Unfortunately, no. However, if you have an FSA, you can use those funds to cover the cost.
Neurofeedback can help MOST people feel better, be more productive and have more energy and a better mood. Everyone's brain can be optimized to some extent. However, there are things that do hinder neurofeedback from being more successful. Those things include vitamin and mineral deficiencies, excessive sugar intake, drug and alcohol abuse, a diet lacking in good protein and complex carbs, benzodiazepines, untreated thyroid problems, etc. It is often recommended to get a checkup when starting neurofeedback to check for these things.
YES! Neurofeedback can often make huge changes for someone very quickly, within a few sessions, but those results WILL NOT be permanent. We are changing patterns. Some of them are deep, long-held patterns. They don't give up easily and this takes time. When people quit too early, they will likely see their benefits diminish over time. It also takes at least 2 sessions a week to see benefits. Once a week will not be enough.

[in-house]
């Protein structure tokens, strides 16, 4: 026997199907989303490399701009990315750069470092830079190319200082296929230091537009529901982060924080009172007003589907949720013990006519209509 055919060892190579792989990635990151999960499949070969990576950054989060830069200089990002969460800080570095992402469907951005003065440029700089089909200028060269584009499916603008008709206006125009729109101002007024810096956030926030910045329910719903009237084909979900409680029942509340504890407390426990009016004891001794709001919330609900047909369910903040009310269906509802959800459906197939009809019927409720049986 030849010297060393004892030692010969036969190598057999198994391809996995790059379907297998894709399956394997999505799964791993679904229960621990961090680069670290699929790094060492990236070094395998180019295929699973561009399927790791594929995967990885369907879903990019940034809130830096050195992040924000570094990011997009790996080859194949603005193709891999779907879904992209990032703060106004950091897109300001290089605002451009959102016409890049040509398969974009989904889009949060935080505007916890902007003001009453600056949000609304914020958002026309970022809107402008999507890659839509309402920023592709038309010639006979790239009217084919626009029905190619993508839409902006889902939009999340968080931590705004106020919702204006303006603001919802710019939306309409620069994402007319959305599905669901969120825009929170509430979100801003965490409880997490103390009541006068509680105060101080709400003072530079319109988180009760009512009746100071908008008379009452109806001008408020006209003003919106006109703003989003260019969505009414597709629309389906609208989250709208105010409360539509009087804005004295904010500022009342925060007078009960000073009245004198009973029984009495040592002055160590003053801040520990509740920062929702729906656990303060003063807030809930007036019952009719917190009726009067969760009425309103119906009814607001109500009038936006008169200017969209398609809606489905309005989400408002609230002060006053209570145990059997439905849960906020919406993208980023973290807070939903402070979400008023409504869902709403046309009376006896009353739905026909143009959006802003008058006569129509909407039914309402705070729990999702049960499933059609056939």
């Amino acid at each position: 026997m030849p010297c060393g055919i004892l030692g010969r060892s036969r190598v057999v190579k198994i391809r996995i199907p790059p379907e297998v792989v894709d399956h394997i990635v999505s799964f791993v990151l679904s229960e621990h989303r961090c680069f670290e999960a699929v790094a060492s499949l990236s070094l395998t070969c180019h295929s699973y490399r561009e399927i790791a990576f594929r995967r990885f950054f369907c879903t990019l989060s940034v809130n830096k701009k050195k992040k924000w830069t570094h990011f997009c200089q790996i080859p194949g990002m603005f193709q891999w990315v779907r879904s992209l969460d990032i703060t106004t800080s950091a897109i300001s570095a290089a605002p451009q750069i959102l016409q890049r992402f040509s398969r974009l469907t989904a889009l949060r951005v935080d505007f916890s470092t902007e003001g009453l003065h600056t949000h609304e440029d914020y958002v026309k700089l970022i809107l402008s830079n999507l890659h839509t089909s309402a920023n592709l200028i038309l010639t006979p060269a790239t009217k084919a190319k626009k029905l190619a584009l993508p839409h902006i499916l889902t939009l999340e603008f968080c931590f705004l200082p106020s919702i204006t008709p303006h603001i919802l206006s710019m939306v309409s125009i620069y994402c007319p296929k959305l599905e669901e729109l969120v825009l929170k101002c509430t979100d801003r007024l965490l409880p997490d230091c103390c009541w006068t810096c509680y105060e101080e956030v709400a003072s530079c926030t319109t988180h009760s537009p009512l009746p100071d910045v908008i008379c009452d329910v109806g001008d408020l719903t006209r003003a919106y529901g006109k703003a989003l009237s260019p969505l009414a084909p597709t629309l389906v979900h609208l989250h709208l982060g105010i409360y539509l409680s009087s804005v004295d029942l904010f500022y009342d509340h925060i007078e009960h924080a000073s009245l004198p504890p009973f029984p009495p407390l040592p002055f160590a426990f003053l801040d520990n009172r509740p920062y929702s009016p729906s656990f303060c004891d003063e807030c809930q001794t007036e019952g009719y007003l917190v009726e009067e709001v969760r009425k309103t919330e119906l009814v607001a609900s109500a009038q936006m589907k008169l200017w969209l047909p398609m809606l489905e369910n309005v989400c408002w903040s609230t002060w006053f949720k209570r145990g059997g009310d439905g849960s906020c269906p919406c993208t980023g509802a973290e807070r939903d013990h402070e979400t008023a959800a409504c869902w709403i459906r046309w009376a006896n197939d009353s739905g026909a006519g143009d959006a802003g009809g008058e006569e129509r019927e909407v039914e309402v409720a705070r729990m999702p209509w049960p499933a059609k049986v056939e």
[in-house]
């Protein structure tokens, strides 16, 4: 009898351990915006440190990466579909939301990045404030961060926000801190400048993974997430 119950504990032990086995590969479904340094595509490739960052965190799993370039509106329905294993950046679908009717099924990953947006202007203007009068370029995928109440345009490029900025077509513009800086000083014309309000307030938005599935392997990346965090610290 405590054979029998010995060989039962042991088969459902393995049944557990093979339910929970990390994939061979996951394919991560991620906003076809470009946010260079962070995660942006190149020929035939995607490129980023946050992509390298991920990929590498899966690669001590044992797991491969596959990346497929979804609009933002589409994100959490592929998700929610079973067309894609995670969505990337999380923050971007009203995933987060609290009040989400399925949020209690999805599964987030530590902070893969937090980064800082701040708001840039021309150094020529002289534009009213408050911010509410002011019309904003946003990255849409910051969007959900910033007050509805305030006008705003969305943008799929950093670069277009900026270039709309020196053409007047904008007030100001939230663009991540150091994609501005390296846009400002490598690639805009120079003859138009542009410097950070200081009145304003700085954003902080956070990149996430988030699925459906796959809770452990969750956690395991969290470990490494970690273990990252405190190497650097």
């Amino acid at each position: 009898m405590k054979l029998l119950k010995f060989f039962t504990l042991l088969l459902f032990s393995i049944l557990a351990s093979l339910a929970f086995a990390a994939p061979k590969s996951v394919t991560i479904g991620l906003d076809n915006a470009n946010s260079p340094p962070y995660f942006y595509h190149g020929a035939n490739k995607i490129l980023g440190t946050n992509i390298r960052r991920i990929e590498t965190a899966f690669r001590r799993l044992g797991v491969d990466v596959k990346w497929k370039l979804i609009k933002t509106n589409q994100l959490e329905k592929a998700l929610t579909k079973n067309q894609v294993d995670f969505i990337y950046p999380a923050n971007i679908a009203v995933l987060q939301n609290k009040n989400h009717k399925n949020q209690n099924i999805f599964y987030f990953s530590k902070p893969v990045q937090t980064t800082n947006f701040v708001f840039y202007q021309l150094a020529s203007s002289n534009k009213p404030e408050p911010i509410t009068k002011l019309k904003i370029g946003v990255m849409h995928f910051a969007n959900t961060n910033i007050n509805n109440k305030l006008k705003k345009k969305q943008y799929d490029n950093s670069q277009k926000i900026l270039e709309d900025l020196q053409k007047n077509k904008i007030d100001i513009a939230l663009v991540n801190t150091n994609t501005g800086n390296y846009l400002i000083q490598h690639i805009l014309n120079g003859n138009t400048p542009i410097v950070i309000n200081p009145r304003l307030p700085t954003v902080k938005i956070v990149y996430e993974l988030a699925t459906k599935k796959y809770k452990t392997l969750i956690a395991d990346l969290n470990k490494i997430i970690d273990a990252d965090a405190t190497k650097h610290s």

We would start by scheduling an assessment to see what patterns are going on in your whole brain. Then, I take that information along with a client report that you would fill out about your specifics symptoms and create a whole brain training plan. Then, we get you on the schedule for at least 2 appointments a week and start training to adjust the patterns in your brain.
Everyone is different. Some people feel things after just 2 or 3 sessions. I didn't feel anything until after my 9th session. We will know by around 15 sessions whether or not neurofeedback will help you and your symptoms.
Generally, that is not a problem. As you train your brain towards beneficial patterns, your need for medication will likely decrease. You can and should work closely with your prescribing doctor to titrate off your medications to avoid over-medication. ADD/ADHD, anti-depressant, mood stabilizers, anti-psychotic medications are all common for people when starting neurofeedback. Our goal is to reduce those as much as possible if not eliminate them entirely. The only exceptions to taking medication while training include benzodiazepines (Xanax, Ativan, Klonopin, etc.) and active recreational drug and alcohol abuse.